cp kde.desktop kdetrunk.desktop
<your favorite editor> kdetrunk.desktop
Change the lines (yours might differ slightly)
to where you’ve installed trunk, in my case
Name=KDE to something else, for example
That’s it. Now you can start a new session (Leave -> Switch User from the default application launcher), choose “KDE trunk” and login with your
kde-devel user. To switch between sessions, you can use
It’s also possible to run a nested session, see Techbase for more information.
I hope this has helped some to build KDE SC from SVN, and I look forward to hearing your feedback. Before I go back and play around in trunk, I’ll share some tips with you.
Make it easier to run kdesvn-build
By adding kdesvn-build to your
PATH, you can run the script by simply typing
kdesvn-build. I do this by making a symlink in
~/.bin and adding that directory to
su - kde-devel
mkdir -p .bin
ln -s kdesvn/kdesvn-build/kdesvn-build-<version>/kdesvn-build .bin/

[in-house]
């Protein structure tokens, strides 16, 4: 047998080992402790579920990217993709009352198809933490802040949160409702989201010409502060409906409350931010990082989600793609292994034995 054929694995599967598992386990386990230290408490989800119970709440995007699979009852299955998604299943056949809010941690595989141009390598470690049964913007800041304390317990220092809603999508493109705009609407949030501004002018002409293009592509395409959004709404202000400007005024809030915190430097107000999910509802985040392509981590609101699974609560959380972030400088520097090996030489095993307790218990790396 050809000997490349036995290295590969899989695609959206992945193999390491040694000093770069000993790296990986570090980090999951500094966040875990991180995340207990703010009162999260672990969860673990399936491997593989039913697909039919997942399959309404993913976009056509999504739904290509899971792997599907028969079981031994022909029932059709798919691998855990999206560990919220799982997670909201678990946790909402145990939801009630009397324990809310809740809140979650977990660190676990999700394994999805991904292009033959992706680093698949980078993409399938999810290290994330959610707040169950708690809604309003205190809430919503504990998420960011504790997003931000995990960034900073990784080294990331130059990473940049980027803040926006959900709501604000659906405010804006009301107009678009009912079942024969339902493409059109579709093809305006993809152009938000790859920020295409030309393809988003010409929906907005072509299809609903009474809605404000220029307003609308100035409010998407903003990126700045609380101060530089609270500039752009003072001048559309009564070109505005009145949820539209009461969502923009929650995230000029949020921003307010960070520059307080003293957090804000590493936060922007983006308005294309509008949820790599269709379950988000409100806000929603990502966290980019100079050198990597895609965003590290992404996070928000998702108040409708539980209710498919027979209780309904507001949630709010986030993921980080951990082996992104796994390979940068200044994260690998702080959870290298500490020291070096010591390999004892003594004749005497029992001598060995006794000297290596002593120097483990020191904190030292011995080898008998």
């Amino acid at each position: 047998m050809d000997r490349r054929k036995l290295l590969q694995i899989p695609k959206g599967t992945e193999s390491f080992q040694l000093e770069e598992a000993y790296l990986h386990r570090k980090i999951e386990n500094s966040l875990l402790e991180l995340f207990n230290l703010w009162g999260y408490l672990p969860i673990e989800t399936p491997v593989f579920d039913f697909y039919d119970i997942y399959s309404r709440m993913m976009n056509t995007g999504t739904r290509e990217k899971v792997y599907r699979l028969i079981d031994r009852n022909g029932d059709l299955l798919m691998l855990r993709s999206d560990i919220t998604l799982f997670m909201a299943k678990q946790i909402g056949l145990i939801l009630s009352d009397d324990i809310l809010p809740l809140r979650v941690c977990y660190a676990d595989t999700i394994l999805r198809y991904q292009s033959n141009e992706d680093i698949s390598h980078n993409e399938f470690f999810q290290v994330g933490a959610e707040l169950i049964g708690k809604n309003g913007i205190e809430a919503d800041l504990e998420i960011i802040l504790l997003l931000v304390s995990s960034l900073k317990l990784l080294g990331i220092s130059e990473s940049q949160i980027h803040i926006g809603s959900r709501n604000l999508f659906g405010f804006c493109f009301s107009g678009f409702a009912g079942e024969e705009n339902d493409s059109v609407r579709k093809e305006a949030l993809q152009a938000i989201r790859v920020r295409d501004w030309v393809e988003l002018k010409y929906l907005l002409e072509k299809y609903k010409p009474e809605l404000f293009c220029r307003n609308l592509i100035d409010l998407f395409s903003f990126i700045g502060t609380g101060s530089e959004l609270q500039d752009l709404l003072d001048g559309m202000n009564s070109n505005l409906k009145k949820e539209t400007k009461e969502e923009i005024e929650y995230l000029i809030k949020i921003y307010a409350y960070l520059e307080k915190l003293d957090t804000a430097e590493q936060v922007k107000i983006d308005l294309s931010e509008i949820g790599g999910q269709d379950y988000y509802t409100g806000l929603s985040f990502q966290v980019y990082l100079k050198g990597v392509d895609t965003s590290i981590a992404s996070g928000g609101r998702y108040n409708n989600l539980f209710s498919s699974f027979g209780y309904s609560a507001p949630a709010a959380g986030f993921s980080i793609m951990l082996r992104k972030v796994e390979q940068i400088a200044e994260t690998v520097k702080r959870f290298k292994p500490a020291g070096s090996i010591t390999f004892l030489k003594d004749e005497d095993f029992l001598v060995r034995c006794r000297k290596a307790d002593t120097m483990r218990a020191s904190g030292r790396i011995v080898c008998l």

~/.bash_profile. Next time you login you can simply use the command
Make it even easier to run kdesvn-build
If you like to update often, you can add kdesvn-build to your regular user’s application launcher.
- Navigate to where you want to put kdesvn-build
- Click on New Item in the toolbar and name it kdesvn-build
- Click on the icon to choose a nice icon for the menu item
<path to kdesvn-build>in Command, for example
- Click on Advanced and check Run in terminal and Run as different user
kde-develas username and click on Save in the toolbar
If you use Konsole as your terminal you can add
--noclose in Terminal options to make it stay open after the build is finished.
Check logs for errors
If a module failed to build, it’s often a good idea to check the logs to see what went wrong. By default kdesvn-build stores them at
~/kdesvn/log. I’ve found it useful to make a symlink to the latest logs in the home direcory of
ln -s ~/kdesvn/log/latest/ ~/log
So kdesvn-build is halfway through compiling kdebase when you realize you want to watch a HD movie – what to do? No worries, you can easily pause the script (this won’t work if you use the tip from “Make it even easier to run kdesvn-build”).
To pause the script, press
Ctrl-Z. You’ll see something like
+ Stopped kdesvn-build
The number within the brackets is the job number, in this example
1. To resume it, run
fg stands for foreground and
1 is the job number.